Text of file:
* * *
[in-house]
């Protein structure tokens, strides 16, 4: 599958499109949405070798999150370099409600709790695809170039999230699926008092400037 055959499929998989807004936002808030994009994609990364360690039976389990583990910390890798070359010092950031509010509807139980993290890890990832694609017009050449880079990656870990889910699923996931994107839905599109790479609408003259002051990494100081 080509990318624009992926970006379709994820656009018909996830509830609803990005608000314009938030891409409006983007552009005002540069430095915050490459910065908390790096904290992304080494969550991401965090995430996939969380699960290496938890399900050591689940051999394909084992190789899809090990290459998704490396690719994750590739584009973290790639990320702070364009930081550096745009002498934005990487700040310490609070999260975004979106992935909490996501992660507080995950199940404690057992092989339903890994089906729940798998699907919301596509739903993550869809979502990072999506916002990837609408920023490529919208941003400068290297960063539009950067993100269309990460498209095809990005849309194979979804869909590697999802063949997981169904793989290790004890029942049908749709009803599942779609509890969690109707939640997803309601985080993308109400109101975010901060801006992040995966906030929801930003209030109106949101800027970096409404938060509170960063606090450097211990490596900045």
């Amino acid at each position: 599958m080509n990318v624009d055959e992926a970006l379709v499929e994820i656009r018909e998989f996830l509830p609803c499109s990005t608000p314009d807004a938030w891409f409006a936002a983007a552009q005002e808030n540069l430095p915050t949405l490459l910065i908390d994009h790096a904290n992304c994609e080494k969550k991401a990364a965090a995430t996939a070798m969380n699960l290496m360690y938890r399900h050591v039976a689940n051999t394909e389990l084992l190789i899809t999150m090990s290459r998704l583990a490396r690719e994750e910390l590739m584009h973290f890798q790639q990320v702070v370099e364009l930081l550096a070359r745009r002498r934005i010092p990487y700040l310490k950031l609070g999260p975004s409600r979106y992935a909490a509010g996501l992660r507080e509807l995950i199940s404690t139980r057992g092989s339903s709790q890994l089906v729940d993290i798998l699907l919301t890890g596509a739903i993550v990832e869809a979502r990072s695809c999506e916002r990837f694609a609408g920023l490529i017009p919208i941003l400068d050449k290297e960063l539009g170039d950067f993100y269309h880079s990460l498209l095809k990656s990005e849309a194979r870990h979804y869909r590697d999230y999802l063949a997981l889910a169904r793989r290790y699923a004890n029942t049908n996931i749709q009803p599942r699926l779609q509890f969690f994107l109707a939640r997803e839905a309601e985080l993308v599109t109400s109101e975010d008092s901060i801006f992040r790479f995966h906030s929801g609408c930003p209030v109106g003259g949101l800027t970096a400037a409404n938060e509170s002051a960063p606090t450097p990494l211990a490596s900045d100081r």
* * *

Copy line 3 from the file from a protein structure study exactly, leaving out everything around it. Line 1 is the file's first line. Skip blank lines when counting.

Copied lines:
């Amino acid at each position: 599958m080509n990318v624009d055959e992926a970006l379709v499929e994820i656009r018909e998989f996830l509830p609803c499109s990005t608000p314009d807004a938030w891409f409006a936002a983007a552009q005002e808030n540069l430095p915050t949405l490459l910065i908390d994009h790096a904290n992304c994609e080494k969550k991401a990364a965090a995430t996939a070798m969380n699960l290496m360690y938890r399900h050591v039976a689940n051999t394909e389990l084992l190789i899809t999150m090990s290459r998704l583990a490396r690719e994750e910390l590739m584009h973290f890798q790639q990320v702070v370099e364009l930081l550096a070359r745009r002498r934005i010092p990487y700040l310490k950031l609070g999260p975004s409600r979106y992935a909490a509010g996501l992660r507080e509807l995950i199940s404690t139980r057992g092989s339903s709790q890994l089906v729940d993290i798998l699907l919301t890890g596509a739903i993550v990832e869809a979502r990072s695809c999506e916002r990837f694609a609408g920023l490529i017009p919208i941003l400068d050449k290297e960063l539009g170039d950067f993100y269309h880079s990460l498209l095809k990656s990005e849309a194979r870990h979804y869909r590697d999230y999802l063949a997981l889910a169904r793989r290790y699923a004890n029942t049908n996931i749709q009803p599942r699926l779609q509890f969690f994107l109707a939640r997803e839905a309601e985080l993308v599109t109400s109101e975010d008092s901060i801006f992040r790479f995966h906030s929801g609408c930003p209030v109106g003259g949101l800027t970096a400037a409404n938060e509170s002051a960063p606090t450097p990494l211990a490596s900045d100081r």